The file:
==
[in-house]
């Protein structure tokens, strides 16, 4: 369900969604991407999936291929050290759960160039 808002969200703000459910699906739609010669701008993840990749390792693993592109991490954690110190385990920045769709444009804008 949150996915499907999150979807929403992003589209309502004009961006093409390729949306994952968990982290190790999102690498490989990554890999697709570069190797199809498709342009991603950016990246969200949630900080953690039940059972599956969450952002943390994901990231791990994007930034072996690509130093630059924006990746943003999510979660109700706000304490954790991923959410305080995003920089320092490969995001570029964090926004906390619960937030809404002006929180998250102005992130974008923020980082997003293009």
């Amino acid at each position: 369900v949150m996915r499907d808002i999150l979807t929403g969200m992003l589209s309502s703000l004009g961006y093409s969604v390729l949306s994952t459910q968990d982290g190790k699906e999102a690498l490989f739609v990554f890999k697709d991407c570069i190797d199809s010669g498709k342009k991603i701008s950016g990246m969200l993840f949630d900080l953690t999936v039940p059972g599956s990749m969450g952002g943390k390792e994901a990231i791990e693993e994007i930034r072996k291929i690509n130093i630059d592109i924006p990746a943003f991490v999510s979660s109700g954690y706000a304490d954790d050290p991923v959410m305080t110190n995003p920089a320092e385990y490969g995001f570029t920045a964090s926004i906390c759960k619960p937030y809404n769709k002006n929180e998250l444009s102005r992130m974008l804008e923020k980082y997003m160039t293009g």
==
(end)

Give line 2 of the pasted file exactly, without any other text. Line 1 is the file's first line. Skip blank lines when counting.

């Protein structure tokens, strides 16, 4: 369900969604991407999936291929050290759960160039 808002969200703000459910699906739609010669701008993840990749390792693993592109991490954690110190385990920045769709444009804008 949150996915499907999150979807929403992003589209309502004009961006093409390729949306994952968990982290190790999102690498490989990554890999697709570069190797199809498709342009991603950016990246969200949630900080953690039940059972599956969450952002943390994901990231791990994007930034072996690509130093630059924006990746943003999510979660109700706000304490954790991923959410305080995003920089320092490969995001570029964090926004906390619960937030809404002006929180998250102005992130974008923020980082997003293009």